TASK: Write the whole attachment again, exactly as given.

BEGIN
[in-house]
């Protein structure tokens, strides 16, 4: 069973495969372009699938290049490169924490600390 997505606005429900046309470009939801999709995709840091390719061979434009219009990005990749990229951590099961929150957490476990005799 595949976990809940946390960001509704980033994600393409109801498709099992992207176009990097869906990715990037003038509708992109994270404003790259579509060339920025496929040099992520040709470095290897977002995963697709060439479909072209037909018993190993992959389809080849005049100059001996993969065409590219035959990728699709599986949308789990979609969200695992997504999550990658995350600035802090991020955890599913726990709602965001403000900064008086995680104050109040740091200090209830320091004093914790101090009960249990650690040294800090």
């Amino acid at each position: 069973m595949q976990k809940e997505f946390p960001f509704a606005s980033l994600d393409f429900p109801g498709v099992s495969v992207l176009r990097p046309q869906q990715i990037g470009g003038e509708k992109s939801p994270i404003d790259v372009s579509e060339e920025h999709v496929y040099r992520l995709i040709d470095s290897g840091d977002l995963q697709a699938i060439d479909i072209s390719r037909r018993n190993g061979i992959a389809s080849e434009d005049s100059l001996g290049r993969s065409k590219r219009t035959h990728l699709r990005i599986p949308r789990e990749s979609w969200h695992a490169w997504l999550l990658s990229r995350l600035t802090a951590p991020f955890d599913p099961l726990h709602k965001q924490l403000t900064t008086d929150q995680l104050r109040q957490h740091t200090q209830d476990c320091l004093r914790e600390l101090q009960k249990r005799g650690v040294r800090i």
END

[in-house]
């Protein structure tokens, strides 16, 4: 069973495969372009699938290049490169924490600390 997505606005429900046309470009939801999709995709840091390719061979434009219009990005990749990229951590099961929150957490476990005799 595949976990809940946390960001509704980033994600393409109801498709099992992207176009990097869906990715990037003038509708992109994270404003790259579509060339920025496929040099992520040709470095290897977002995963697709060439479909072209037909018993190993992959389809080849005049100059001996993969065409590219035959990728699709599986949308789990979609969200695992997504999550990658995350600035802090991020955890599913726990709602965001403000900064008086995680104050109040740091200090209830320091004093914790101090009960249990650690040294800090």
């Amino acid at each position: 069973m595949q976990k809940e997505f946390p960001f509704a606005s980033l994600d393409f429900p109801g498709v099992s495969v992207l176009r990097p046309q869906q990715i990037g470009g003038e509708k992109s939801p994270i404003d790259v372009s579509e060339e920025h999709v496929y040099r992520l995709i040709d470095s290897g840091d977002l995963q697709a699938i060439d479909i072209s390719r037909r018993n190993g061979i992959a389809s080849e434009d005049s100059l001996g290049r993969s065409k590219r219009t035959h990728l699709r990005i599986p949308r789990e990749s979609w969200h695992a490169w997504l999550l990658s990229r995350l600035t802090a951590p991020f955890d599913p099961l726990h709602k965001q924490l403000t900064t008086d929150q995680l104050r109040q957490h740091t200090q209830d476990c320091l004093r914790e600390l101090q009960k249990r005799g650690v040294r800090i």